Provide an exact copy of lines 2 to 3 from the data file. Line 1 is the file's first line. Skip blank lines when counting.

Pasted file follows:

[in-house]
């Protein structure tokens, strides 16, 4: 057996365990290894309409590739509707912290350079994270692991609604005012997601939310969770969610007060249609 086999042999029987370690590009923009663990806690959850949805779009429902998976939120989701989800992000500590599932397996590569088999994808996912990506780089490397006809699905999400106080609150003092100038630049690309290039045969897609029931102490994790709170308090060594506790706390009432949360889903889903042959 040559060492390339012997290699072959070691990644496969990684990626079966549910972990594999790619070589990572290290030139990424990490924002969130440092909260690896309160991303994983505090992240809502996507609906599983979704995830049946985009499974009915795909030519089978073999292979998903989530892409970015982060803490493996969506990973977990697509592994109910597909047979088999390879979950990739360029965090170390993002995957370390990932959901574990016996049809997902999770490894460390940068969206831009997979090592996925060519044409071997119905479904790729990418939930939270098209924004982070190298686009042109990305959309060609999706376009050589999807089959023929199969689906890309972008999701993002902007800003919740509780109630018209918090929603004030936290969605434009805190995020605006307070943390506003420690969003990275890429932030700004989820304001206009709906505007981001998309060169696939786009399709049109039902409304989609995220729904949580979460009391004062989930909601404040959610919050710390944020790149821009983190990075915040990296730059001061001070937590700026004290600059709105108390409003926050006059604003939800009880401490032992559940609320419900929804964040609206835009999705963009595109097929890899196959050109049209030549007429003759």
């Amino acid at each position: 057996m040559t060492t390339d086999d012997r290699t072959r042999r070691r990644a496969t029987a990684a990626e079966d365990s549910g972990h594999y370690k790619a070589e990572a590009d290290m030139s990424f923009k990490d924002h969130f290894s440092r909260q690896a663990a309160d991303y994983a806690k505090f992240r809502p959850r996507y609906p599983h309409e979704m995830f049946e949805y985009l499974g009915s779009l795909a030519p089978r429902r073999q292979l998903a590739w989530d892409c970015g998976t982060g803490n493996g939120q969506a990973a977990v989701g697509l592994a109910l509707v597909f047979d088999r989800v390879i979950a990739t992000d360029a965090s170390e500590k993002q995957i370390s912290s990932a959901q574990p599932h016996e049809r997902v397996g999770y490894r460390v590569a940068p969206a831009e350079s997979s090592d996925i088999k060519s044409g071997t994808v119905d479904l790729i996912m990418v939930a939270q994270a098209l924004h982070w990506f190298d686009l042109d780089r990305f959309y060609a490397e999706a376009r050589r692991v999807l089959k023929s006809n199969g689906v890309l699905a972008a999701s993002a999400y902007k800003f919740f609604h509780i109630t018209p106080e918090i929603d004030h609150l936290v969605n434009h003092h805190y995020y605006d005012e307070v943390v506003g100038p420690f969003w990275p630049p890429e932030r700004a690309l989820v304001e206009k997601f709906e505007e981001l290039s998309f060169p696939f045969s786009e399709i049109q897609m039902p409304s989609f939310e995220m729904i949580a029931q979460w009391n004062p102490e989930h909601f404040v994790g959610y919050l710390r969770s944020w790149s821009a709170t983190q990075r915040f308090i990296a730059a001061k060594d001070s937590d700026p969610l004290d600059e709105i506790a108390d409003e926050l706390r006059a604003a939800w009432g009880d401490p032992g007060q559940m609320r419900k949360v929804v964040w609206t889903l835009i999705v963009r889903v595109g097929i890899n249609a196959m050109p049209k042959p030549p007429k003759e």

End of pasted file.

């Protein structure tokens, strides 16, 4: 057996365990290894309409590739509707912290350079994270692991609604005012997601939310969770969610007060249609 086999042999029987370690590009923009663990806690959850949805779009429902998976939120989701989800992000500590599932397996590569088999994808996912990506780089490397006809699905999400106080609150003092100038630049690309290039045969897609029931102490994790709170308090060594506790706390009432949360889903889903042959 040559060492390339012997290699072959070691990644496969990684990626079966549910972990594999790619070589990572290290030139990424990490924002969130440092909260690896309160991303994983505090992240809502996507609906599983979704995830049946985009499974009915795909030519089978073999292979998903989530892409970015982060803490493996969506990973977990697509592994109910597909047979088999390879979950990739360029965090170390993002995957370390990932959901574990016996049809997902999770490894460390940068969206831009997979090592996925060519044409071997119905479904790729990418939930939270098209924004982070190298686009042109990305959309060609999706376009050589999807089959023929199969689906890309972008999701993002902007800003919740509780109630018209918090929603004030936290969605434009805190995020605006307070943390506003420690969003990275890429932030700004989820304001206009709906505007981001998309060169696939786009399709049109039902409304989609995220729904949580979460009391004062989930909601404040959610919050710390944020790149821009983190990075915040990296730059001061001070937590700026004290600059709105108390409003926050006059604003939800009880401490032992559940609320419900929804964040609206835009999705963009595109097929890899196959050109049209030549007429003759």
């Amino acid at each position: 057996m040559t060492t390339d086999d012997r290699t072959r042999r070691r990644a496969t029987a990684a990626e079966d365990s549910g972990h594999y370690k790619a070589e990572a590009d290290m030139s990424f923009k990490d924002h969130f290894s440092r909260q690896a663990a309160d991303y994983a806690k505090f992240r809502p959850r996507y609906p599983h309409e979704m995830f049946e949805y985009l499974g009915s779009l795909a030519p089978r429902r073999q292979l998903a590739w989530d892409c970015g998976t982060g803490n493996g939120q969506a990973a977990v989701g697509l592994a109910l509707v597909f047979d088999r989800v390879i979950a990739t992000d360029a965090s170390e500590k993002q995957i370390s912290s990932a959901q574990p599932h016996e049809r997902v397996g999770y490894r460390v590569a940068p969206a831009e350079s997979s090592d996925i088999k060519s044409g071997t994808v119905d479904l790729i996912m990418v939930a939270q994270a098209l924004h982070w990506f190298d686009l042109d780089r990305f959309y060609a490397e999706a376009r050589r692991v999807l089959k023929s006809n199969g689906v890309l699905a972008a999701s993002a999400y902007k800003f919740f609604h509780i109630t018209p106080e918090i929603d004030h609150l936290v969605n434009h003092h805190y995020y605006d005012e307070v943390v506003g100038p420690f969003w990275p630049p890429e932030r700004a690309l989820v304001e206009k997601f709906e505007e981001l290039s998309f060169p696939f045969s786009e399709i049109q897609m039902p409304s989609f939310e995220m729904i949580a029931q979460w009391n004062p102490e989930h909601f404040v994790g959610y919050l710390r969770s944020w790149s821009a709170t983190q990075r915040f308090i990296a730059a001061k060594d001070s937590d700026p969610l004290d600059e709105i506790a108390d409003e926050l706390r006059a604003a939800w009432g009880d401490p032992g007060q559940m609320r419900k949360v929804v964040w609206t889903l835009i999705v963009r889903v595109g097929i890899n249609a196959m050109p049209k042959p030549p007429k003759e």